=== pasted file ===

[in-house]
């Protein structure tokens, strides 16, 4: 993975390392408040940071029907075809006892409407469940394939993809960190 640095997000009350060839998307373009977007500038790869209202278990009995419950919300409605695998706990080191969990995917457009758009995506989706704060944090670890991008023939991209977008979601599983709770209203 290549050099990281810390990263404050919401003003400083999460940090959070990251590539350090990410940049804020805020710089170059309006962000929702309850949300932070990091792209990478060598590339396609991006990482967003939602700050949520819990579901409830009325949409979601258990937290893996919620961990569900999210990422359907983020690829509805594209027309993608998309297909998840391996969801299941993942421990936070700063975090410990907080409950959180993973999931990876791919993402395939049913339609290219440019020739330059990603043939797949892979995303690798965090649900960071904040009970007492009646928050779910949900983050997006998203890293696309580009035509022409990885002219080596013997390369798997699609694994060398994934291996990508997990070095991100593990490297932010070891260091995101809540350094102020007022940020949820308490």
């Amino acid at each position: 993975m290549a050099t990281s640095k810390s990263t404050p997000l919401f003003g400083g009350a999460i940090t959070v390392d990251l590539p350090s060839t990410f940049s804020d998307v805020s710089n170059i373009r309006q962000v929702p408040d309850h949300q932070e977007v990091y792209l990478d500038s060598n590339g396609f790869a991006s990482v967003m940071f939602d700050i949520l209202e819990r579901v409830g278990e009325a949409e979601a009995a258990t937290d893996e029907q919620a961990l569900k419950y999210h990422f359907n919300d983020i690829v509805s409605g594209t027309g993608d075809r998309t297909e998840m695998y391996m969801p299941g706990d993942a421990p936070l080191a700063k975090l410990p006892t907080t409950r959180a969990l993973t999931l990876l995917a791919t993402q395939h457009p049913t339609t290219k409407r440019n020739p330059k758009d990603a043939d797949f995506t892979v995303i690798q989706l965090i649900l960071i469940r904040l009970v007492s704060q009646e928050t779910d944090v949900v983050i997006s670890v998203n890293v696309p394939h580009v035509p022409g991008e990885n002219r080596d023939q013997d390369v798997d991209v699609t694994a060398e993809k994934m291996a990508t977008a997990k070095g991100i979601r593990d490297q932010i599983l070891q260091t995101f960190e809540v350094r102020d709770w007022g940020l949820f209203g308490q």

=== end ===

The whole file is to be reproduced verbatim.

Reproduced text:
[in-house]
């Protein structure tokens, strides 16, 4: 993975390392408040940071029907075809006892409407469940394939993809960190 640095997000009350060839998307373009977007500038790869209202278990009995419950919300409605695998706990080191969990995917457009758009995506989706704060944090670890991008023939991209977008979601599983709770209203 290549050099990281810390990263404050919401003003400083999460940090959070990251590539350090990410940049804020805020710089170059309006962000929702309850949300932070990091792209990478060598590339396609991006990482967003939602700050949520819990579901409830009325949409979601258990937290893996919620961990569900999210990422359907983020690829509805594209027309993608998309297909998840391996969801299941993942421990936070700063975090410990907080409950959180993973999931990876791919993402395939049913339609290219440019020739330059990603043939797949892979995303690798965090649900960071904040009970007492009646928050779910949900983050997006998203890293696309580009035509022409990885002219080596013997390369798997699609694994060398994934291996990508997990070095991100593990490297932010070891260091995101809540350094102020007022940020949820308490």
């Amino acid at each position: 993975m290549a050099t990281s640095k810390s990263t404050p997000l919401f003003g400083g009350a999460i940090t959070v390392d990251l590539p350090s060839t990410f940049s804020d998307v805020s710089n170059i373009r309006q962000v929702p408040d309850h949300q932070e977007v990091y792209l990478d500038s060598n590339g396609f790869a991006s990482v967003m940071f939602d700050i949520l209202e819990r579901v409830g278990e009325a949409e979601a009995a258990t937290d893996e029907q919620a961990l569900k419950y999210h990422f359907n919300d983020i690829v509805s409605g594209t027309g993608d075809r998309t297909e998840m695998y391996m969801p299941g706990d993942a421990p936070l080191a700063k975090l410990p006892t907080t409950r959180a969990l993973t999931l990876l995917a791919t993402q395939h457009p049913t339609t290219k409407r440019n020739p330059k758009d990603a043939d797949f995506t892979v995303i690798q989706l965090i649900l960071i469940r904040l009970v007492s704060q009646e928050t779910d944090v949900v983050i997006s670890v998203n890293v696309p394939h580009v035509p022409g991008e990885n002219r080596d023939q013997d390369v798997d991209v699609t694994a060398e993809k994934m291996a990508t977008a997990k070095g991100i979601r593990d490297q932010i599983l070891q260091t995101f960190e809540v350094r102020d709770w007022g940020l949820f209203g308490q």